Landing in Erbil, northern Iraq, it is hard to imagine there is a war going only two hours from the city. We would soon be leaving Iraq and heading into Syria, linking up with the YPG—a Kurdish protection unit. They’ve stood up to the brutal forces of the Islamic State (Daash/IS/ISIS/ISIL) and battled hard with them in places like Kobane.

One of the things my buddy and I were talking about prior to our arrival was what weapons we would get, and what kinds were being used on both sides. As we waited for our pickup to take us deep into northern Iraq, we joked about getting some busted old AK and 10 rounds of ammo.

Soon we were on our way outside of the city and into the mountains. It amazes me how beautiful this part of Kurdistan is as we make our way off the main road. Across a river, well off the beaten track, we got a look at our first weapon. Go figure, it was an old busted AK-47 (7.62x39mm) from the ’60s. A young Kurd carried it. He looked very happy to see us and led us up the hill and into camp for the night.


The next day, we headed to the centre of the camp for something to eat. We were greeted this time by a few Kurds. While getting some food, one guy pointed to a hill behind us. “Boom boom,” he said. An English-speaking Kurd told us there was a Duska (DShK 1938) mounted on the hill. “Okay,” we said, looking at each other and thinking, “I just want to get out of here.” Later that day, we mounted up in a Toyota 4×4 pickup and headed for the Iraq/Syrian border.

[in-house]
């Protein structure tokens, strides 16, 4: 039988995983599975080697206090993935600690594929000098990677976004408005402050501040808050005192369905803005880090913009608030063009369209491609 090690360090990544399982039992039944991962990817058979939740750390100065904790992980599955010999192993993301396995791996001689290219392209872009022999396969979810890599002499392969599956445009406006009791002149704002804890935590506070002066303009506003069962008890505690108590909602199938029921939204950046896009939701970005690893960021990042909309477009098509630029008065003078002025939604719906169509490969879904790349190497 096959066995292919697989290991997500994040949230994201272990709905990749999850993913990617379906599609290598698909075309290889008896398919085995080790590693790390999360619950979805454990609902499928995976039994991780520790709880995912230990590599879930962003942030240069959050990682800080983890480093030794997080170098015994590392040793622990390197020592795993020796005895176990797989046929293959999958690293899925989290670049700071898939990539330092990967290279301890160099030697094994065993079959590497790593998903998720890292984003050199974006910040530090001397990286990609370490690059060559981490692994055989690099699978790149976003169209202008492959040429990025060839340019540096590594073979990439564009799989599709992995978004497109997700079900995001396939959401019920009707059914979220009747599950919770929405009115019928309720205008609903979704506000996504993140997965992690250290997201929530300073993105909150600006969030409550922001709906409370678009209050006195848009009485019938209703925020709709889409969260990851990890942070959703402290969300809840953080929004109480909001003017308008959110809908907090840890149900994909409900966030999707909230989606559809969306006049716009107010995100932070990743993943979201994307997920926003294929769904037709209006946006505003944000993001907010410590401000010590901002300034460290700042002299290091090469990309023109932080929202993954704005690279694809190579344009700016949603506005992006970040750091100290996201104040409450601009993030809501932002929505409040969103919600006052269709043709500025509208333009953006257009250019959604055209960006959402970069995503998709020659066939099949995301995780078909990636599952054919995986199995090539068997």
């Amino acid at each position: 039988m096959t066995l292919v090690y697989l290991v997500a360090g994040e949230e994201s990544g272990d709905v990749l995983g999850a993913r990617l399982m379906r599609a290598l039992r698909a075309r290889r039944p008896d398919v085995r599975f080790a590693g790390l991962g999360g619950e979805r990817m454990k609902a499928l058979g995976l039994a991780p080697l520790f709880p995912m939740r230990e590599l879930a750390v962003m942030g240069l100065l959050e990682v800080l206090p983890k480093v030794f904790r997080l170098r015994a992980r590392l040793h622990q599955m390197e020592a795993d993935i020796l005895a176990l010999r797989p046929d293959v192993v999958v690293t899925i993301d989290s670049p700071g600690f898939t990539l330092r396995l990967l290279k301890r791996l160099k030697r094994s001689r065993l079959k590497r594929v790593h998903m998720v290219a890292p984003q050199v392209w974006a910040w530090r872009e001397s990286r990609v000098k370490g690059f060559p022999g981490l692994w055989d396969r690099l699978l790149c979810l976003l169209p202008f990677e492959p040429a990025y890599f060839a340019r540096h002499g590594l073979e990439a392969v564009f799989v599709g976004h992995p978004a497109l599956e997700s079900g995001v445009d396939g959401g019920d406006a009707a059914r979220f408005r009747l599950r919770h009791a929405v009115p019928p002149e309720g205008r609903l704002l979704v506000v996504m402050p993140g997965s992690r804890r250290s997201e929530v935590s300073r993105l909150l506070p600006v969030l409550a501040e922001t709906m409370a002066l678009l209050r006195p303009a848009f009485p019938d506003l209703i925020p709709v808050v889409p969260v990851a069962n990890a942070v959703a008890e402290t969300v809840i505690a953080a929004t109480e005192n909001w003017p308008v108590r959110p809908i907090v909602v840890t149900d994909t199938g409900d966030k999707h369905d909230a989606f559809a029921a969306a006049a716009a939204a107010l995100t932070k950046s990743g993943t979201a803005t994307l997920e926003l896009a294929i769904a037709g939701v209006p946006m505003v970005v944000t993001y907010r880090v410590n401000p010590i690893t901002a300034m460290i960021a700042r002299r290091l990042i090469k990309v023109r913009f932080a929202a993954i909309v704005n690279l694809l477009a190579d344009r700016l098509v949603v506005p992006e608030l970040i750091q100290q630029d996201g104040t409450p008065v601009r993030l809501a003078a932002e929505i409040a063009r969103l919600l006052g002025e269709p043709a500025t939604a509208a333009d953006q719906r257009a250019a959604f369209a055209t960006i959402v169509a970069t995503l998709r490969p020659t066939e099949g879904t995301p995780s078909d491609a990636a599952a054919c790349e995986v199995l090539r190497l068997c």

DShK 1938

Before we got to the border, we stopped off at one more camp to collect supplies and wait for the cover of darkness. Here, we loaded the trucks with ammo crates (7.62 mm). I remember seeing a guy with an RPK on his back. One of the drivers had some sort of pistol, though it was too dark to see what make or model. Later that night, we loaded a mortar tube and base plate into the pickup—most likely an 82mm. Things were looking a little better, and I was thinking maybe we would get equipped with something half-decent after all.

Deep in the night, we loaded up and made for the border, creeping around the back roads and off the main routes. We got to a Peshmerga checkpoint and were told to keep our heads down. We rolled past them and headed off into the dark once again. Soon after, we reached a river and were told to get out and help unload the truck. In the distance, we could hear voices. Soon after we finished, we heard the noise of a RHIB making its way toward us. There were two Kurds on board.

They loaded the RHIB with everything first, then came to get us at the end. I will never forget looking back across the river and seeing the lights of a UN refugee camp in Iraq. I looked forward to seeing nothing but total darkness in Syria. That moment made me realize how small I was. From there, we made a two-hour journey to another camp.